How to turn a Vintage Zenith Radio Cabinet into a Lighted Bar

Radio Bar

This is a project that has been a loooong time coming. My plan is to walk you through all the steps we took to restore, refinish, and alter the Zenith radio cabinet we found at an estate sale into the final item that is currently sitting in my library.

The Find

In 2015, my wife found a Zenith radio cabinet at an estate sale. I drove over to the old house, occupied by the same local family for years, to take a look at it. The radio was in pretty rough shape. It looked like it had gotten wet at some point, the tuning knob was missing, and it had all the usual wear and tear of 70 years.

My first view of the radio

My first view of the radio

However, it seemed like we would be able to refinish it. We wanted to turn it into a bar cabinet, based on some things my wife had seen on Pinterest [dangerous!].

Pinterest example #1

Pinterest example #1

Pinterest example #2

Pinterest example #2

This seemed like a fun project, so I bought the cabinet for $49 [I offered $50, but I found out I was a buck short when I went to settle up.]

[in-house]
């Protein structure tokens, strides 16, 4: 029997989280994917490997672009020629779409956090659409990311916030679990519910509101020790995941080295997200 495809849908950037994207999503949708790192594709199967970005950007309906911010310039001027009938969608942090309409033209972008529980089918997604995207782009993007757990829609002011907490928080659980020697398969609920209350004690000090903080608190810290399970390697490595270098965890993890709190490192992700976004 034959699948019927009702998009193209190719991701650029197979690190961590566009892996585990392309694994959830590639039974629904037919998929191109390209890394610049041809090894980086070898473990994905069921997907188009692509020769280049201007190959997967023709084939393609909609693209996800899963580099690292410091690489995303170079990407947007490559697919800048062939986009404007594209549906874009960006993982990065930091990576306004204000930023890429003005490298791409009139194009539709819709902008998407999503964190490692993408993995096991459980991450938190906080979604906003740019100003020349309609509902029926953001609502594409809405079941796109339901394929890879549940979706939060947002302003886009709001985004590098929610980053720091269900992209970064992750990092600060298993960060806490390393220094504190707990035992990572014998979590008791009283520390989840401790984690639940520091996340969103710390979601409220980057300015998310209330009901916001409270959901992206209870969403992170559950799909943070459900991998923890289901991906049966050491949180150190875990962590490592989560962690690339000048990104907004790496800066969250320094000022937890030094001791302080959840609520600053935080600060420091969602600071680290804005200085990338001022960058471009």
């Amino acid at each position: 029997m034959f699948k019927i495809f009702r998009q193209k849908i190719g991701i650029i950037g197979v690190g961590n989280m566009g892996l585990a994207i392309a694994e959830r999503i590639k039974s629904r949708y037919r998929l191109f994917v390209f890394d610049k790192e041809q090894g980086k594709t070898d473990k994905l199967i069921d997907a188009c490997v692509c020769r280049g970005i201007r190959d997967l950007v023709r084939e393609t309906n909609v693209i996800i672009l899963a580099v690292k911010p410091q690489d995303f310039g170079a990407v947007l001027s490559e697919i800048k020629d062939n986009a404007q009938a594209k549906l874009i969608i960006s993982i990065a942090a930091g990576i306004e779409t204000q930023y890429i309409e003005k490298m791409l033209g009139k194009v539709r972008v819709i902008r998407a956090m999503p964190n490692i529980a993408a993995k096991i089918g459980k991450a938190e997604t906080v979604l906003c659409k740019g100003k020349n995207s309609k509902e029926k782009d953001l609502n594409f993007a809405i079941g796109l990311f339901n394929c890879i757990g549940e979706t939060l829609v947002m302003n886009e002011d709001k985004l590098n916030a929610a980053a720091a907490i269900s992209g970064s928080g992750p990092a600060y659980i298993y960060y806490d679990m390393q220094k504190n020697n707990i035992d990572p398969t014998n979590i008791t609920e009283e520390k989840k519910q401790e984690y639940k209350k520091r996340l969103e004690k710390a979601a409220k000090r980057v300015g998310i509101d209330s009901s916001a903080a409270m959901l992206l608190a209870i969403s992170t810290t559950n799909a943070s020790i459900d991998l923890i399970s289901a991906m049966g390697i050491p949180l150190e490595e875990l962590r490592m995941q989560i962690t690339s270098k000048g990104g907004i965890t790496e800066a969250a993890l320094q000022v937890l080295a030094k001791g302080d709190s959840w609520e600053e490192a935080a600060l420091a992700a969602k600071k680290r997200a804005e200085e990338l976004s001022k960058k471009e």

I brought the radio home, but unfortunately I didn't secure it well, and it fell over in the back of my RAV4, and I broke the glass.

Oops....

Oops....

Now that I had it home, I could look into what I had found. This turns out to be a Zenith 1005 cabinet, with model number 10-S-464. I wasn't interested in the radio itself, as my electrical skills in this area are rusty and out-of-date, so I didn't think I could try to make the radio parts work, or replace them if they were broken, so I sold the radio parts, with all their vintage vacuum tubes, for $49. I broke even!


The Plan

In good shape, a 10-S-464 looks like this:

Zenith 1005 Chassis, Model 10-S-464

Zenith 1005 Chassis, Model 10-S-464

We decided to make a door out of the front, differing from the example my wife found, which had to to be turned around on casters everytime you wanted to get inside it. My wife would handle the refinishing of the cabinet. I volunteered to light the inside, using one of the new spiffy microcontrollers that is so cheap these days. I figured I could find a way to integrate that with the dials and buttons on the front somehow.

Up next: Disassembly